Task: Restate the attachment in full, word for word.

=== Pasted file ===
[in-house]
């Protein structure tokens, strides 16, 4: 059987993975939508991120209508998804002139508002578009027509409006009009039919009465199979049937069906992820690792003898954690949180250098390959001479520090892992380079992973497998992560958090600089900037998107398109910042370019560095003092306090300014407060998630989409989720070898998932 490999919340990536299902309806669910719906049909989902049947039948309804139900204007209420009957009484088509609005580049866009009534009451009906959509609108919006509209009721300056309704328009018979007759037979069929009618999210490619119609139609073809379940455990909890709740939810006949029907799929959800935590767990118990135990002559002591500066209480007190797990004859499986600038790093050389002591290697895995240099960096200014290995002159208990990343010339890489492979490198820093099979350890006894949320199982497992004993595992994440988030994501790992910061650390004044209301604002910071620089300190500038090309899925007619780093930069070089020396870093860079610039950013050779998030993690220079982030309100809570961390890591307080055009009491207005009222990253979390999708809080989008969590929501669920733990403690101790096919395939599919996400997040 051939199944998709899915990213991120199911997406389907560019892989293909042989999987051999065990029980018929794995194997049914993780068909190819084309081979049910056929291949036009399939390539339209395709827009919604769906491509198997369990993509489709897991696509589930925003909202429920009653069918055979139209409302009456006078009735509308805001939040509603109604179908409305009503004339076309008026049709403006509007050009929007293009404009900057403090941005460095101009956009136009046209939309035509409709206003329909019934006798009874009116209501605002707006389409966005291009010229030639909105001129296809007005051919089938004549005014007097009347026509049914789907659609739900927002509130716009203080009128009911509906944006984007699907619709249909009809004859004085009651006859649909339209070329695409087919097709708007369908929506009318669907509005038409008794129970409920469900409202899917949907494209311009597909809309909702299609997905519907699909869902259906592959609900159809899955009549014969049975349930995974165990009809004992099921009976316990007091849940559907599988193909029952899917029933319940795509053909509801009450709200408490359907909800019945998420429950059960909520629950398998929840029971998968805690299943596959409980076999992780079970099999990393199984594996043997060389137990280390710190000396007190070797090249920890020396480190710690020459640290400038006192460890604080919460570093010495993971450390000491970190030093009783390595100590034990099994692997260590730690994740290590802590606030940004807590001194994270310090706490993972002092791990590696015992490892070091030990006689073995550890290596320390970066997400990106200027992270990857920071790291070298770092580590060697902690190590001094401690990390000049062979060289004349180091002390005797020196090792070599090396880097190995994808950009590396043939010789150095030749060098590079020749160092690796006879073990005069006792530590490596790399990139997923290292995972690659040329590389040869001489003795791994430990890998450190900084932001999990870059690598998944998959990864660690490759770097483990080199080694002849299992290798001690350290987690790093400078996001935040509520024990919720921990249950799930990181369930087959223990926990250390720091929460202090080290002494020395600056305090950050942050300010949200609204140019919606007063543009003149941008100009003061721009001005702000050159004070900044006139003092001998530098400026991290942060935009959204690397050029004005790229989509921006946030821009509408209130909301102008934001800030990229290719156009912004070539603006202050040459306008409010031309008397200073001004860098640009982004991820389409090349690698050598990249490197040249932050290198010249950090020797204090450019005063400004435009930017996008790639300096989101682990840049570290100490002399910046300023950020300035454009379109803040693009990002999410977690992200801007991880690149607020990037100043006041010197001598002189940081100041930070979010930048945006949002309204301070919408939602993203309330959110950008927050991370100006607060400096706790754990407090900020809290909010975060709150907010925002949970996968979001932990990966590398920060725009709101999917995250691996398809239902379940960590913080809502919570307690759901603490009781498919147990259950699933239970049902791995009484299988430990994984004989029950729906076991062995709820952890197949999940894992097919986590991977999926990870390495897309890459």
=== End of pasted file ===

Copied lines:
[in-house]
């Protein structure tokens, strides 16, 4: 059987993975939508991120209508998804002139508002578009027509409006009009039919009465199979049937069906992820690792003898954690949180250098390959001479520090892992380079992973497998992560958090600089900037998107398109910042370019560095003092306090300014407060998630989409989720070898998932 490999919340990536299902309806669910719906049909989902049947039948309804139900204007209420009957009484088509609005580049866009009534009451009906959509609108919006509209009721300056309704328009018979007759037979069929009618999210490619119609139609073809379940455990909890709740939810006949029907799929959800935590767990118990135990002559002591500066209480007190797990004859499986600038790093050389002591290697895995240099960096200014290995002159208990990343010339890489492979490198820093099979350890006894949320199982497992004993595992994440988030994501790992910061650390004044209301604002910071620089300190500038090309899925007619780093930069070089020396870093860079610039950013050779998030993690220079982030309100809570961390890591307080055009009491207005009222990253979390999708809080989008969590929501669920733990403690101790096919395939599919996400997040 051939199944998709899915990213991120199911997406389907560019892989293909042989999987051999065990029980018929794995194997049914993780068909190819084309081979049910056929291949036009399939390539339209395709827009919604769906491509198997369990993509489709897991696509589930925003909202429920009653069918055979139209409302009456006078009735509308805001939040509603109604179908409305009503004339076309008026049709403006509007050009929007293009404009900057403090941005460095101009956009136009046209939309035509409709206003329909019934006798009874009116209501605002707006389409966005291009010229030639909105001129296809007005051919089938004549005014007097009347026509049914789907659609739900927002509130716009203080009128009911509906944006984007699907619709249909009809004859004085009651006859649909339209070329695409087919097709708007369908929506009318669907509005038409008794129970409920469900409202899917949907494209311009597909809309909702299609997905519907699909869902259906592959609900159809899955009549014969049975349930995974165990009809004992099921009976316990007091849940559907599988193909029952899917029933319940795509053909509801009450709200408490359907909800019945998420429950059960909520629950398998929840029971998968805690299943596959409980076999992780079970099999990393199984594996043997060389137990280390710190000396007190070797090249920890020396480190710690020459640290400038006192460890604080919460570093010495993971450390000491970190030093009783390595100590034990099994692997260590730690994740290590802590606030940004807590001194994270310090706490993972002092791990590696015992490892070091030990006689073995550890290596320390970066997400990106200027992270990857920071790291070298770092580590060697902690190590001094401690990390000049062979060289004349180091002390005797020196090792070599090396880097190995994808950009590396043939010789150095030749060098590079020749160092690796006879073990005069006792530590490596790399990139997923290292995972690659040329590389040869001489003795791994430990890998450190900084932001999990870059690598998944998959990864660690490759770097483990080199080694002849299992290798001690350290987690790093400078996001935040509520024990919720921990249950799930990181369930087959223990926990250390720091929460202090080290002494020395600056305090950050942050300010949200609204140019919606007063543009003149941008100009003061721009001005702000050159004070900044006139003092001998530098400026991290942060935009959204690397050029004005790229989509921006946030821009509408209130909301102008934001800030990229290719156009912004070539603006202050040459306008409010031309008397200073001004860098640009982004991820389409090349690698050598990249490197040249932050290198010249950090020797204090450019005063400004435009930017996008790639300096989101682990840049570290100490002399910046300023950020300035454009379109803040693009990002999410977690992200801007991880690149607020990037100043006041010197001598002189940081100041930070979010930048945006949002309204301070919408939602993203309330959110950008927050991370100006607060400096706790754990407090900020809290909010975060709150907010925002949970996968979001932990990966590398920060725009709101999917995250691996398809239902379940960590913080809502919570307690759901603490009781498919147990259950699933239970049902791995009484299988430990994984004989029950729906076991062995709820952890197949999940894992097919986590991977999926990870390495897309890459």